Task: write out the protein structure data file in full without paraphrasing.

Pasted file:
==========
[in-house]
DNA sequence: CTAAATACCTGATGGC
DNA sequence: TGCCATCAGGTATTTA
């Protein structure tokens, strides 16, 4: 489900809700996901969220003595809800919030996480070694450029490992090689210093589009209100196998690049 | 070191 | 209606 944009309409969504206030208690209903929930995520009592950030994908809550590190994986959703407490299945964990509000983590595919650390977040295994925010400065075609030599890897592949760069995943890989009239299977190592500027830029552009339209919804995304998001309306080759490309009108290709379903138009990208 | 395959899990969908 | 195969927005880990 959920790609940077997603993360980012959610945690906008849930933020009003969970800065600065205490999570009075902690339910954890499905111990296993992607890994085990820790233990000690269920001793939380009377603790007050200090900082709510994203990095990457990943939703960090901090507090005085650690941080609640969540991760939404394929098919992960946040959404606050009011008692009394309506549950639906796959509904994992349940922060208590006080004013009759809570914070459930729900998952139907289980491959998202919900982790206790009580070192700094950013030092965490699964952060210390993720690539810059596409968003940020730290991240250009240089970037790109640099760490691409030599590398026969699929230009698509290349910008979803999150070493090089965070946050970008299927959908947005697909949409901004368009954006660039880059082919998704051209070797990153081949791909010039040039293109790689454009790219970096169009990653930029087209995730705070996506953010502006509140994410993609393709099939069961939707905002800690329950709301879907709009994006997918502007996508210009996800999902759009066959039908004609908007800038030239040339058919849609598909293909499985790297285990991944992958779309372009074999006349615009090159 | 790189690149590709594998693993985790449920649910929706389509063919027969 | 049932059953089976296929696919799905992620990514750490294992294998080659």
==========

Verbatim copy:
[in-house]
DNA sequence: CTAAATACCTGATGGC
DNA sequence: TGCCATCAGGTATTTA
């Protein structure tokens, strides 16, 4: 489900809700996901969220003595809800919030996480070694450029490992090689210093589009209100196998690049 | 070191 | 209606 944009309409969504206030208690209903929930995520009592950030994908809550590190994986959703407490299945964990509000983590595919650390977040295994925010400065075609030599890897592949760069995943890989009239299977190592500027830029552009339209919804995304998001309306080759490309009108290709379903138009990208 | 395959899990969908 | 195969927005880990 959920790609940077997603993360980012959610945690906008849930933020009003969970800065600065205490999570009075902690339910954890499905111990296993992607890994085990820790233990000690269920001793939380009377603790007050200090900082709510994203990095990457990943939703960090901090507090005085650690941080609640969540991760939404394929098919992960946040959404606050009011008692009394309506549950639906796959509904994992349940922060208590006080004013009759809570914070459930729900998952139907289980491959998202919900982790206790009580070192700094950013030092965490699964952060210390993720690539810059596409968003940020730290991240250009240089970037790109640099760490691409030599590398026969699929230009698509290349910008979803999150070493090089965070946050970008299927959908947005697909949409901004368009954006660039880059082919998704051209070797990153081949791909010039040039293109790689454009790219970096169009990653930029087209995730705070996506953010502006509140994410993609393709099939069961939707905002800690329950709301879907709009994006997918502007996508210009996800999902759009066959039908004609908007800038030239040339058919849609598909293909499985790297285990991944992958779309372009074999006349615009090159 | 790189690149590709594998693993985790449920649910929706389509063919027969 | 049932059953089976296929696919799905992620990514750490294992294998080659």